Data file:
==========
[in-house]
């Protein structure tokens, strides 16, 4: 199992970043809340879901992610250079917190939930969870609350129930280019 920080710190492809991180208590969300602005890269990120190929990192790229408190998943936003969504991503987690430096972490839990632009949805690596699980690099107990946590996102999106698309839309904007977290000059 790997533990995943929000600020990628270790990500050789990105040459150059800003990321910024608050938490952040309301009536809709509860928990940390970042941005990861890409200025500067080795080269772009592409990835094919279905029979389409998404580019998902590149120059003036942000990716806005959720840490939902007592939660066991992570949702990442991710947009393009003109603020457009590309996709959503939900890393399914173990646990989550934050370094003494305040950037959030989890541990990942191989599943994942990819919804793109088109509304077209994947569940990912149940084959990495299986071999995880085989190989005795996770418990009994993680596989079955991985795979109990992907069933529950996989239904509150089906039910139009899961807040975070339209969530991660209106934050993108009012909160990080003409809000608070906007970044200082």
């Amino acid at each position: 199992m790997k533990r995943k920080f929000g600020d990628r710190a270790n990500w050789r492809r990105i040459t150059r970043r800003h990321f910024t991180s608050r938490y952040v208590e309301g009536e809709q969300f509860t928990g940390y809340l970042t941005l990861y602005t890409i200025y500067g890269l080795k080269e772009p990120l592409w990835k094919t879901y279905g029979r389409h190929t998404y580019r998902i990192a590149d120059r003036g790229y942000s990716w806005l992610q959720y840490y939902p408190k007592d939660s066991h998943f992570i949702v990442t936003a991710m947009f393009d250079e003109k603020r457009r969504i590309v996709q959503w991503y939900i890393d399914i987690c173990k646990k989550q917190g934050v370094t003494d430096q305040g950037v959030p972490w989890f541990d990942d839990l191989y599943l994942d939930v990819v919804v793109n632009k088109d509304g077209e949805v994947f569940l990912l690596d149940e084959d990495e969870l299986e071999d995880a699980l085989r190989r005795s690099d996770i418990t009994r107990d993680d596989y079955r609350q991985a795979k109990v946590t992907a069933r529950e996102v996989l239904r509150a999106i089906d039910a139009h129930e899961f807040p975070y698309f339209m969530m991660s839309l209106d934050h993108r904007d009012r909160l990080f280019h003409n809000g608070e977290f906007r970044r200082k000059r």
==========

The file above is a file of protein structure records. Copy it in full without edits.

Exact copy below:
[in-house]
């Protein structure tokens, strides 16, 4: 199992970043809340879901992610250079917190939930969870609350129930280019 920080710190492809991180208590969300602005890269990120190929990192790229408190998943936003969504991503987690430096972490839990632009949805690596699980690099107990946590996102999106698309839309904007977290000059 790997533990995943929000600020990628270790990500050789990105040459150059800003990321910024608050938490952040309301009536809709509860928990940390970042941005990861890409200025500067080795080269772009592409990835094919279905029979389409998404580019998902590149120059003036942000990716806005959720840490939902007592939660066991992570949702990442991710947009393009003109603020457009590309996709959503939900890393399914173990646990989550934050370094003494305040950037959030989890541990990942191989599943994942990819919804793109088109509304077209994947569940990912149940084959990495299986071999995880085989190989005795996770418990009994993680596989079955991985795979109990992907069933529950996989239904509150089906039910139009899961807040975070339209969530991660209106934050993108009012909160990080003409809000608070906007970044200082």
């Amino acid at each position: 199992m790997k533990r995943k920080f929000g600020d990628r710190a270790n990500w050789r492809r990105i040459t150059r970043r800003h990321f910024t991180s608050r938490y952040v208590e309301g009536e809709q969300f509860t928990g940390y809340l970042t941005l990861y602005t890409i200025y500067g890269l080795k080269e772009p990120l592409w990835k094919t879901y279905g029979r389409h190929t998404y580019r998902i990192a590149d120059r003036g790229y942000s990716w806005l992610q959720y840490y939902p408190k007592d939660s066991h998943f992570i949702v990442t936003a991710m947009f393009d250079e003109k603020r457009r969504i590309v996709q959503w991503y939900i890393d399914i987690c173990k646990k989550q917190g934050v370094t003494d430096q305040g950037v959030p972490w989890f541990d990942d839990l191989y599943l994942d939930v990819v919804v793109n632009k088109d509304g077209e949805v994947f569940l990912l690596d149940e084959d990495e969870l299986e071999d995880a699980l085989r190989r005795s690099d996770i418990t009994r107990d993680d596989y079955r609350q991985a795979k109990v946590t992907a069933r529950e996102v996989l239904r509150a999106i089906d039910a139009h129930e899961f807040p975070y698309f339209m969530m991660s839309l209106d934050h993108r904007d009012r909160l990080f280019h003409n809000g608070e977290f906007r970044r200082k000059r």